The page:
During the Second World War, French-colonized West Africans were recruited by the army and fought with distinction. In late 1944, instead of being paid and sent home to their countries and communities, they were detained in a prison camp in Dakar. When they rebelled against the French military’s intention to pay them at half-rate, they were massacred. Camp de Thiaroye, written and directed by Ousmane Sembène and Thierno Faty Sow, ends as the French military congratulates itself and ships a load of new black recruits for military training in France.
This long, engrossing, occasionally powerful work is serious and substantial; Senegal’s Sembène is incapable of the sort of pop trash that sinks Rachid Bouchareb’s Indigènes (2006), which engages related material. Camp de Thiaroye is, among other things, far-ranging in its consideration of white versus black and Europe versus colonized Africa. For example, after having been ejected from a brothel because he is black African, not black American, Sergeant Major Diatta is stopped on the street by a jeep of American military police. These four men, who are black, beat up Diatta on the pretext that he doesn’t belong where they have found him; of course, they are exercising power that they do not have at home. Diatta’s arm is broken. Later, the lead MP meets with Diatta; they discuss the bond of blacks (versus that of whites) that their confrontation violated. In retaliation for what happened to Diatta, moreover, black soldiers kidnap a white American. What difference? He is an American! But the French military cannot tolerate retribution targeting a white Allied soldier!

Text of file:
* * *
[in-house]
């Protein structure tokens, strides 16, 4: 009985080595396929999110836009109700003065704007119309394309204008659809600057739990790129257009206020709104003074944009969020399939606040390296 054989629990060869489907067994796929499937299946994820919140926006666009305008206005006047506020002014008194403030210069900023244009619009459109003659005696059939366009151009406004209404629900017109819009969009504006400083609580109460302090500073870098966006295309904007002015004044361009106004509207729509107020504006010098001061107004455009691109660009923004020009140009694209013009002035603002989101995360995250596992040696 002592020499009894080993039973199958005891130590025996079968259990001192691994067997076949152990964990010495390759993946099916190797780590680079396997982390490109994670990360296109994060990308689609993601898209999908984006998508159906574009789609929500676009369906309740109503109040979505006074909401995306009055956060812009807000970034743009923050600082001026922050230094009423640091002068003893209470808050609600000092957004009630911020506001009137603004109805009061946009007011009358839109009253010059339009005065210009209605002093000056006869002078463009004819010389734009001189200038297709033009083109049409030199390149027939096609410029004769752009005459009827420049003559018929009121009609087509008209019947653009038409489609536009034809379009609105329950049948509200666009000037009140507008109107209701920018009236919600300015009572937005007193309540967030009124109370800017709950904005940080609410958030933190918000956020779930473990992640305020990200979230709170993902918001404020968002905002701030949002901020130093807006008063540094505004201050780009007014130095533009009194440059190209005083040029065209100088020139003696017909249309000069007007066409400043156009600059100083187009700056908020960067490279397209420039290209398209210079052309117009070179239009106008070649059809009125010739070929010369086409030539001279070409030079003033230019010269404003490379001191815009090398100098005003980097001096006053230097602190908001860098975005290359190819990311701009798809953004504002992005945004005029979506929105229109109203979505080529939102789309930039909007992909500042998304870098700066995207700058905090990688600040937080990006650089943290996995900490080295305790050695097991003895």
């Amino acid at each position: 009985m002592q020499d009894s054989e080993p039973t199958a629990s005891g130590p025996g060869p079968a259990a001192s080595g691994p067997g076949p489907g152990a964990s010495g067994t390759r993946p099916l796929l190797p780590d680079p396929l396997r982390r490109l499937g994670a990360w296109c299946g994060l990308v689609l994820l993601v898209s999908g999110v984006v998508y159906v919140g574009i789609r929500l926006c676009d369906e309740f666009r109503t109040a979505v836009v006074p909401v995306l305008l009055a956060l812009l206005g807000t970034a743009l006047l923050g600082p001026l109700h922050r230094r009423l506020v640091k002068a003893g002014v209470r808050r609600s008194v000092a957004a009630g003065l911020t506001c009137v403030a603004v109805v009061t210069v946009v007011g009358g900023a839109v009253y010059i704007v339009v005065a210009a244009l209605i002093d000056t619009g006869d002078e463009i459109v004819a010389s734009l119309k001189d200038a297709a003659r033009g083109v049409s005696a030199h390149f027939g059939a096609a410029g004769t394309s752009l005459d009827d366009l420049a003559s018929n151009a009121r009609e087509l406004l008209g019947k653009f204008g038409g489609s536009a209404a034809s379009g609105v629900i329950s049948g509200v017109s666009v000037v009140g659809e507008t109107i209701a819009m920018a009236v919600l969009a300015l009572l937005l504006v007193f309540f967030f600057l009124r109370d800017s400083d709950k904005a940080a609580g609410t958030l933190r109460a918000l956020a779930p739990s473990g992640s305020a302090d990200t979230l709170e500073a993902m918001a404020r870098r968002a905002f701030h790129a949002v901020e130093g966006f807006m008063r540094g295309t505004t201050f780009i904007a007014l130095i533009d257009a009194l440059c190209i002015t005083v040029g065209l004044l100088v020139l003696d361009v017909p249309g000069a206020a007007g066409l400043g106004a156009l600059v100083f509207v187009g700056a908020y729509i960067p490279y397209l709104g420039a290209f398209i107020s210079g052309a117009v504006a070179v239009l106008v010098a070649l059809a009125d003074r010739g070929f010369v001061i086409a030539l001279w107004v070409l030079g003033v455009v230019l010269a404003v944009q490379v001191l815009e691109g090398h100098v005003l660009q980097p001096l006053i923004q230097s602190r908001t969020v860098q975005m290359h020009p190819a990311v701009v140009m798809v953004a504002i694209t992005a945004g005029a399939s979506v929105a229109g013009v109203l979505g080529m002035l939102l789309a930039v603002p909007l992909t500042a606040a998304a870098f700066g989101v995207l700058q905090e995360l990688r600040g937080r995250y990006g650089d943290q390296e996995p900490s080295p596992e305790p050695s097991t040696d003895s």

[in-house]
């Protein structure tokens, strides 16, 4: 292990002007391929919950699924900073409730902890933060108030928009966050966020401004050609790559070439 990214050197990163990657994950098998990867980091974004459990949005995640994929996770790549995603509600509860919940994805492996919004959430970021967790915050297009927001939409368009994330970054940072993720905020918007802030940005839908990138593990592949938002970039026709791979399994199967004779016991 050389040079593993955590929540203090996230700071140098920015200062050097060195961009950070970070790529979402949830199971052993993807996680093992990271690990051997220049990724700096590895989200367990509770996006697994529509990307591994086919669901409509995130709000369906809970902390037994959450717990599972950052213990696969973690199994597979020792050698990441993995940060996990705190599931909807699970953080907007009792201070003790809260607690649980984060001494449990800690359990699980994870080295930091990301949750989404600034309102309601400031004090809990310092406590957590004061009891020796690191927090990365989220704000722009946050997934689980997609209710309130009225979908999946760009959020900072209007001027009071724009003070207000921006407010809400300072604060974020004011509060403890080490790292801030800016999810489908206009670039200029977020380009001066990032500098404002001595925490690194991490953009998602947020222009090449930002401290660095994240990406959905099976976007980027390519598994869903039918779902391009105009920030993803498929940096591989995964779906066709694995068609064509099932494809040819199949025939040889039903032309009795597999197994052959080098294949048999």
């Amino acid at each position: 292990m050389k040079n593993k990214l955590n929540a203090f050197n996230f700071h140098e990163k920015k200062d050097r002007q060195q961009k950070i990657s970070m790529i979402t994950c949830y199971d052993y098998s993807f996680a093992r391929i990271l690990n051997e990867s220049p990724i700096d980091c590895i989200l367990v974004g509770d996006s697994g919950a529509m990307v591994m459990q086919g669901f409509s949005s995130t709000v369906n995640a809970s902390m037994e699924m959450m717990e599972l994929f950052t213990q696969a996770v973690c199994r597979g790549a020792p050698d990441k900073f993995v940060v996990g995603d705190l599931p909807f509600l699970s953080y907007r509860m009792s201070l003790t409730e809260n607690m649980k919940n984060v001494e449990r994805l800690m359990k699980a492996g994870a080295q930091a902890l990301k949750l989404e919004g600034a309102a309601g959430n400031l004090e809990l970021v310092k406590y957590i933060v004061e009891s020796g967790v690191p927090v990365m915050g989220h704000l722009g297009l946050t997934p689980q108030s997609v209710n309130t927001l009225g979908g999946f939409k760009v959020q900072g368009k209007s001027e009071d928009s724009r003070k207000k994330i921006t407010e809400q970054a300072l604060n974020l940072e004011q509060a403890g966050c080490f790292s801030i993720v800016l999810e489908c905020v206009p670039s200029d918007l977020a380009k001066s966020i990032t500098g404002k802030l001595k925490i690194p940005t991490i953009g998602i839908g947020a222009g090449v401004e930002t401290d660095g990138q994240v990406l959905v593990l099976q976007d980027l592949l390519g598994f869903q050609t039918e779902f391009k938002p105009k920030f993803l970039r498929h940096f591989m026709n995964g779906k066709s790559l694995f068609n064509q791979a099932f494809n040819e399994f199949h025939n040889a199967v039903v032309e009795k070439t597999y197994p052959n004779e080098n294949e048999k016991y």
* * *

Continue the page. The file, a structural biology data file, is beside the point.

The massacre, launched in extreme long-shot by the stealthy approach of tanks in deep night, shatters. Even as I sat, it took the legs out from under me.
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